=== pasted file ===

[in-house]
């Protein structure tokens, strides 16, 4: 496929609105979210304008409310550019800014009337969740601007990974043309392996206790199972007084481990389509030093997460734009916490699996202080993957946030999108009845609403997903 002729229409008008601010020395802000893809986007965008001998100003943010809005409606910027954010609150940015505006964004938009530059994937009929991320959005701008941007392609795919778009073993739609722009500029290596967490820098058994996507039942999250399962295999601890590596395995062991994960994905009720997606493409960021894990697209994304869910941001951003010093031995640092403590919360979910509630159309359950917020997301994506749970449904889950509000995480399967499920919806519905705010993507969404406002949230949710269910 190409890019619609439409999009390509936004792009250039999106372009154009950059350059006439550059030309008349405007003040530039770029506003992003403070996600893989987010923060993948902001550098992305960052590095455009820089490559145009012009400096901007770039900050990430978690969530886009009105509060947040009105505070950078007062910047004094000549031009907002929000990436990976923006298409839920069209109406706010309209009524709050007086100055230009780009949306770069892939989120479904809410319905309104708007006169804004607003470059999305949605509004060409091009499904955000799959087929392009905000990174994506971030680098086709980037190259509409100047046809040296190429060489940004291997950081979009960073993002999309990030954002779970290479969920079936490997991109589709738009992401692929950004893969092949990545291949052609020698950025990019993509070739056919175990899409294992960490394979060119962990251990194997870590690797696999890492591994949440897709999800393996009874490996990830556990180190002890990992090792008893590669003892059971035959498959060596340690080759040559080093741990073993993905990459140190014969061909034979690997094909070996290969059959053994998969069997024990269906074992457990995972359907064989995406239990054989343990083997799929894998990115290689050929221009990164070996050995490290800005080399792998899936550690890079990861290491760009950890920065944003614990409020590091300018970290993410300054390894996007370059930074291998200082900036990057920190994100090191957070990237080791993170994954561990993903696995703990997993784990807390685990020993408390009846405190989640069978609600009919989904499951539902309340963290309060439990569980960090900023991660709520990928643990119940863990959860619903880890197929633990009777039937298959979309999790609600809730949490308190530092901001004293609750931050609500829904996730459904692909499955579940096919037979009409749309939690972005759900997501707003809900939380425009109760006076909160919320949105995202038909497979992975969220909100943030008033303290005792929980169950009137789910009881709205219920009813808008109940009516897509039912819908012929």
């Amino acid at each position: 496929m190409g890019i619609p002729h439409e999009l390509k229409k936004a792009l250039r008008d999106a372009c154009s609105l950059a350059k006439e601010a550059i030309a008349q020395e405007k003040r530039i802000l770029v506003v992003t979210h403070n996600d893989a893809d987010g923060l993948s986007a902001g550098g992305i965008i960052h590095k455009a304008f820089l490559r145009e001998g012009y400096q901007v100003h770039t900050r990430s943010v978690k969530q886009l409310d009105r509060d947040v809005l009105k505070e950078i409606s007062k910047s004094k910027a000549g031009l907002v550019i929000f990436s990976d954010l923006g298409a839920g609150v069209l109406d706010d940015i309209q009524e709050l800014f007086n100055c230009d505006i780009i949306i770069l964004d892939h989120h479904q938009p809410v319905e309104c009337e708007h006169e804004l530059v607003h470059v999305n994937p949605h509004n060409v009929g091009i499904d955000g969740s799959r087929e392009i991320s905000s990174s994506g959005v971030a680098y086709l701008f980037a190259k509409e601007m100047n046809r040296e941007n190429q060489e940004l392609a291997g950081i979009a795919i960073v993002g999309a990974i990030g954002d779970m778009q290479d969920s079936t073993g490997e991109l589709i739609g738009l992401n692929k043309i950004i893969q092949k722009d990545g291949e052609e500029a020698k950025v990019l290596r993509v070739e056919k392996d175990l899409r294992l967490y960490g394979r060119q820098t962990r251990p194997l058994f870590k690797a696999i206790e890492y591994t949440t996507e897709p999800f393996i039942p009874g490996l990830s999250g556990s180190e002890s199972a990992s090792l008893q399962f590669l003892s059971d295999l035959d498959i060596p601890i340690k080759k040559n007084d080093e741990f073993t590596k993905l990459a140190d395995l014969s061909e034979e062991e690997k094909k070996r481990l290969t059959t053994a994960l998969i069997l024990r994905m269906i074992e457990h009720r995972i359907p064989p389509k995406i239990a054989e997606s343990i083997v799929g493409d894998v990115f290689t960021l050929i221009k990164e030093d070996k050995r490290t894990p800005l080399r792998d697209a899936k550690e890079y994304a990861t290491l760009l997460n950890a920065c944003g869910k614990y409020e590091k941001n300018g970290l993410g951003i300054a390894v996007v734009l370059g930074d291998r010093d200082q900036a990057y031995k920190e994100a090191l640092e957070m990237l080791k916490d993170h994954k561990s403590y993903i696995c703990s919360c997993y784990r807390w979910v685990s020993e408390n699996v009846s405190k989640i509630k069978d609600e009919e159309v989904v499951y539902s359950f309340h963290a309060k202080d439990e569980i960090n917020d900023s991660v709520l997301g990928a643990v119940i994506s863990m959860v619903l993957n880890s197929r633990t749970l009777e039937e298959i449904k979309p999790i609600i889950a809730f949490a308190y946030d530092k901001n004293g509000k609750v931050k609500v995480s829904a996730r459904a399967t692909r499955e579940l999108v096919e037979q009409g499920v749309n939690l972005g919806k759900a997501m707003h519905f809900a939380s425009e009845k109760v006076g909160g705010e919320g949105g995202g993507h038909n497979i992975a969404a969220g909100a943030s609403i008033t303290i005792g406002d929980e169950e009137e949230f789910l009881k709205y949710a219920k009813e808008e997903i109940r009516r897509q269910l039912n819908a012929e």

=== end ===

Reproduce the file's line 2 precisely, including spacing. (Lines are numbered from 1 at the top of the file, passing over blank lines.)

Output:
């Protein structure tokens, strides 16, 4: 496929609105979210304008409310550019800014009337969740601007990974043309392996206790199972007084481990389509030093997460734009916490699996202080993957946030999108009845609403997903 002729229409008008601010020395802000893809986007965008001998100003943010809005409606910027954010609150940015505006964004938009530059994937009929991320959005701008941007392609795919778009073993739609722009500029290596967490820098058994996507039942999250399962295999601890590596395995062991994960994905009720997606493409960021894990697209994304869910941001951003010093031995640092403590919360979910509630159309359950917020997301994506749970449904889950509000995480399967499920919806519905705010993507969404406002949230949710269910 190409890019619609439409999009390509936004792009250039999106372009154009950059350059006439550059030309008349405007003040530039770029506003992003403070996600893989987010923060993948902001550098992305960052590095455009820089490559145009012009400096901007770039900050990430978690969530886009009105509060947040009105505070950078007062910047004094000549031009907002929000990436990976923006298409839920069209109406706010309209009524709050007086100055230009780009949306770069892939989120479904809410319905309104708007006169804004607003470059999305949605509004060409091009499904955000799959087929392009905000990174994506971030680098086709980037190259509409100047046809040296190429060489940004291997950081979009960073993002999309990030954002779970290479969920079936490997991109589709738009992401692929950004893969092949990545291949052609020698950025990019993509070739056919175990899409294992960490394979060119962990251990194997870590690797696999890492591994949440897709999800393996009874490996990830556990180190002890990992090792008893590669003892059971035959498959060596340690080759040559080093741990073993993905990459140190014969061909034979690997094909070996290969059959053994998969069997024990269906074992457990995972359907064989995406239990054989343990083997799929894998990115290689050929221009990164070996050995490290800005080399792998899936550690890079990861290491760009950890920065944003614990409020590091300018970290993410300054390894996007370059930074291998200082900036990057920190994100090191957070990237080791993170994954561990993903696995703990997993784990807390685990020993408390009846405190989640069978609600009919989904499951539902309340963290309060439990569980960090900023991660709520990928643990119940863990959860619903880890197929633990009777039937298959979309999790609600809730949490308190530092901001004293609750931050609500829904996730459904692909499955579940096919037979009409749309939690972005759900997501707003809900939380425009109760006076909160919320949105995202038909497979992975969220909100943030008033303290005792929980169950009137789910009881709205219920009813808008109940009516897509039912819908012929």